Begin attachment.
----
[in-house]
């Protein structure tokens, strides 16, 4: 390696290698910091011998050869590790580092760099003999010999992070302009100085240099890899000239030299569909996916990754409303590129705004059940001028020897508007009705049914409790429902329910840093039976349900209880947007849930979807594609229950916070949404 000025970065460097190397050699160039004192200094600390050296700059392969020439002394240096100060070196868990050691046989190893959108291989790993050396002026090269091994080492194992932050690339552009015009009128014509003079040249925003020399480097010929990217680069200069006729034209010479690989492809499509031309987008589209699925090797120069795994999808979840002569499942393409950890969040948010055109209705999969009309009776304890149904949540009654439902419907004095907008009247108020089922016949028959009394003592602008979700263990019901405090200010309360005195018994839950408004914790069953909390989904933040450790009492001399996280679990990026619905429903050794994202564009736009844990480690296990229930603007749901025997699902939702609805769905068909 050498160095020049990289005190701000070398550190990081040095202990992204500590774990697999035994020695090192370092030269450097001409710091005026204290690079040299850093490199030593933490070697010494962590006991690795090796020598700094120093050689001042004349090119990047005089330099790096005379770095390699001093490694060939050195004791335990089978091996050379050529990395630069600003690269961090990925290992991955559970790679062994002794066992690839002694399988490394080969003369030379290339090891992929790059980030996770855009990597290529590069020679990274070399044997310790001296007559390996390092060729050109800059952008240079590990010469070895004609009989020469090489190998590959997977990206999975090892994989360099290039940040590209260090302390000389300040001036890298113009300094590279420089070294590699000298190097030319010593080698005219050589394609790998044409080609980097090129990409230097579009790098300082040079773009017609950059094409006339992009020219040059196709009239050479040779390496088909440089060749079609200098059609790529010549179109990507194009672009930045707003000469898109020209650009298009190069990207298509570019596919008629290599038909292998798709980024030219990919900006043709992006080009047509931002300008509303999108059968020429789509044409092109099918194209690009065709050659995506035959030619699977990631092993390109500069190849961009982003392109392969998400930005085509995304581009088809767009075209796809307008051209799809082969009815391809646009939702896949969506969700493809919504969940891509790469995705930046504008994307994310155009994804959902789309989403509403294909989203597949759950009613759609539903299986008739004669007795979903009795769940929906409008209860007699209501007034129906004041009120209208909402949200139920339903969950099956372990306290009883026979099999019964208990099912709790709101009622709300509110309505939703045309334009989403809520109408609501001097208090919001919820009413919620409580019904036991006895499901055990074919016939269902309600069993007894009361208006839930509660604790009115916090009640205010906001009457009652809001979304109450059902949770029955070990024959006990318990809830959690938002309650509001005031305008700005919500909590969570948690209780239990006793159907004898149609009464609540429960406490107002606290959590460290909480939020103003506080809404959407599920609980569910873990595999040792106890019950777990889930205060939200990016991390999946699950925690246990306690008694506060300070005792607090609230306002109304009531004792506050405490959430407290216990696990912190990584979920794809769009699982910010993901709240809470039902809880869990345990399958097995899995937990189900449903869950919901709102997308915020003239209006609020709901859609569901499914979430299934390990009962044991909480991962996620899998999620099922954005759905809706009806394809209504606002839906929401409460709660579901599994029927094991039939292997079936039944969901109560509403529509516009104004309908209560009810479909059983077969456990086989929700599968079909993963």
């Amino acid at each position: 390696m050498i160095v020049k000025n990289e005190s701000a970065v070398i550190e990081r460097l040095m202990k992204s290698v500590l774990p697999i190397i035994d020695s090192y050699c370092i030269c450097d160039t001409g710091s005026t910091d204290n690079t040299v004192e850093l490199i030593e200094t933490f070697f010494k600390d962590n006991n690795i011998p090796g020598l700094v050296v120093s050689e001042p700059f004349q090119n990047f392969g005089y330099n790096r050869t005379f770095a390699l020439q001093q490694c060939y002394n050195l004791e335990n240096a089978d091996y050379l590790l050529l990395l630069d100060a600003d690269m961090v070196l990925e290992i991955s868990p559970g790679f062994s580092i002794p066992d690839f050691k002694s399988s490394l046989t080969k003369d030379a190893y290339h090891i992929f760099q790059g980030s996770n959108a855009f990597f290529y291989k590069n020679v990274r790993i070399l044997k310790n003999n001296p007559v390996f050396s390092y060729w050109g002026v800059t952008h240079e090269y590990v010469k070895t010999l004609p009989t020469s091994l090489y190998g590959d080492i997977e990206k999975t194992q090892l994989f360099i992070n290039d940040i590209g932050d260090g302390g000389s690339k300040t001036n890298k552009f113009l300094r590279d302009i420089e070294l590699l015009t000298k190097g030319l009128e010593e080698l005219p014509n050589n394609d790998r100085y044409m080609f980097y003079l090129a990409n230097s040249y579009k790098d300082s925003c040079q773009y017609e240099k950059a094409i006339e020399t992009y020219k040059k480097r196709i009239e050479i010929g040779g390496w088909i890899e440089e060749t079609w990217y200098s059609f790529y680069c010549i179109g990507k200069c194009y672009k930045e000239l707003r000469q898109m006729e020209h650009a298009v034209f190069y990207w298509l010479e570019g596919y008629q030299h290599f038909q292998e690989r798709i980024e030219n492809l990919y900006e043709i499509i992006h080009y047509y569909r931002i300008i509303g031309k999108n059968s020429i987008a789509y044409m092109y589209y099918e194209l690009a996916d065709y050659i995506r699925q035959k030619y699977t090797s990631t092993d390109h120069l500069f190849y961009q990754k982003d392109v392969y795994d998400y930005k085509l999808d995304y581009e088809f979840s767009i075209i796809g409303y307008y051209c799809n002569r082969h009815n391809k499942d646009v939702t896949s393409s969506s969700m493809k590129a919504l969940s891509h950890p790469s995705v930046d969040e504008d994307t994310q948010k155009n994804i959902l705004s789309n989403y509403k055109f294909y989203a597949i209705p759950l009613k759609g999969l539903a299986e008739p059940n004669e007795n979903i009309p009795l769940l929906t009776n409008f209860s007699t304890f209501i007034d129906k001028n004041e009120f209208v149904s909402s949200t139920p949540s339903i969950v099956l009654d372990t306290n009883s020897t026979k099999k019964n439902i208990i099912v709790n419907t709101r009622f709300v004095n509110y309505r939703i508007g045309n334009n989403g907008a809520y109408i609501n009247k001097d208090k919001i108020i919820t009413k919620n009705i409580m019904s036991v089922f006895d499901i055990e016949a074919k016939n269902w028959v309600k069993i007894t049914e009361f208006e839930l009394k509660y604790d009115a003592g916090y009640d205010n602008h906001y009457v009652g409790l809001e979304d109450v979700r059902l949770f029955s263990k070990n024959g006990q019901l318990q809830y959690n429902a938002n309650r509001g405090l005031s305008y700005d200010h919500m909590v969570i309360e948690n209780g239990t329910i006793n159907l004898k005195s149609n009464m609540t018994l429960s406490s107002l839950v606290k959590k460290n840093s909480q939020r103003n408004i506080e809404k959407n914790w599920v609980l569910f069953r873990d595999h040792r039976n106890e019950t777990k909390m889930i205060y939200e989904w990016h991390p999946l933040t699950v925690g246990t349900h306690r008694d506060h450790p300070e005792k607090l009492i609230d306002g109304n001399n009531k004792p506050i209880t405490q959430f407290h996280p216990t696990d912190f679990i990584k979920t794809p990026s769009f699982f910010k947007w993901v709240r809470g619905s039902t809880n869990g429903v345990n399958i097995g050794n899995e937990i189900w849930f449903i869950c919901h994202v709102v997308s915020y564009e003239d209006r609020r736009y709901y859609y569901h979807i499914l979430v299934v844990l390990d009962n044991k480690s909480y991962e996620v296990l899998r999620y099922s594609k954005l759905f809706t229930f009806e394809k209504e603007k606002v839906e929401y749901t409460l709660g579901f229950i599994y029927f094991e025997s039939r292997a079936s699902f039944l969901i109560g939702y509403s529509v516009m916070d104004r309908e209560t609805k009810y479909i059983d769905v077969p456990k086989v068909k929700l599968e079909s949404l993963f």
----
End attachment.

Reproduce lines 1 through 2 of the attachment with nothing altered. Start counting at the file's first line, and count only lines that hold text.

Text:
[in-house]
């Protein structure tokens, strides 16, 4: 390696290698910091011998050869590790580092760099003999010999992070302009100085240099890899000239030299569909996916990754409303590129705004059940001028020897508007009705049914409790429902329910840093039976349900209880947007849930979807594609229950916070949404 000025970065460097190397050699160039004192200094600390050296700059392969020439002394240096100060070196868990050691046989190893959108291989790993050396002026090269091994080492194992932050690339552009015009009128014509003079040249925003020399480097010929990217680069200069006729034209010479690989492809499509031309987008589209699925090797120069795994999808979840002569499942393409950890969040948010055109209705999969009309009776304890149904949540009654439902419907004095907008009247108020089922016949028959009394003592602008979700263990019901405090200010309360005195018994839950408004914790069953909390989904933040450790009492001399996280679990990026619905429903050794994202564009736009844990480690296990229930603007749901025997699902939702609805769905068909 050498160095020049990289005190701000070398550190990081040095202990992204500590774990697999035994020695090192370092030269450097001409710091005026204290690079040299850093490199030593933490070697010494962590006991690795090796020598700094120093050689001042004349090119990047005089330099790096005379770095390699001093490694060939050195004791335990089978091996050379050529990395630069600003690269961090990925290992991955559970790679062994002794066992690839002694399988490394080969003369030379290339090891992929790059980030996770855009990597290529590069020679990274070399044997310790001296007559390996390092060729050109800059952008240079590990010469070895004609009989020469090489190998590959997977990206999975090892994989360099290039940040590209260090302390000389300040001036890298113009300094590279420089070294590699000298190097030319010593080698005219050589394609790998044409080609980097090129990409230097579009790098300082040079773009017609950059094409006339992009020219040059196709009239050479040779390496088909440089060749079609200098059609790529010549179109990507194009672009930045707003000469898109020209650009298009190069990207298509570019596919008629290599038909292998798709980024030219990919900006043709992006080009047509931002300008509303999108059968020429789509044409092109099918194209690009065709050659995506035959030619699977990631092993390109500069190849961009982003392109392969998400930005085509995304581009088809767009075209796809307008051209799809082969009815391809646009939702896949969506969700493809919504969940891509790469995705930046504008994307994310155009994804959902789309989403509403294909989203597949759950009613759609539903299986008739004669007795979903009795769940929906409008209860007699209501007034129906004041009120209208909402949200139920339903969950099956372990306290009883026979099999019964208990099912709790709101009622709300509110309505939703045309334009989403809520109408609501001097208090919001919820009413919620409580019904036991006895499901055990074919016939269902309600069993007894009361208006839930509660604790009115916090009640205010906001009457009652809001979304109450059902949770029955070990024959006990318990809830959690938002309650509001005031305008700005919500909590969570948690209780239990006793159907004898149609009464609540429960406490107002606290959590460290909480939020103003506080809404959407599920609980569910873990595999040792106890019950777990889930205060939200990016991390999946699950925690246990306690008694506060300070005792607090609230306002109304009531004792506050405490959430407290216990696990912190990584979920794809769009699982910010993901709240809470039902809880869990345990399958097995899995937990189900449903869950919901709102997308915020003239209006609020709901859609569901499914979430299934390990009962044991909480991962996620899998999620099922954005759905809706009806394809209504606002839906929401409460709660579901599994029927094991039939292997079936039944969901109560509403529509516009104004309908209560009810479909059983077969456990086989929700599968079909993963």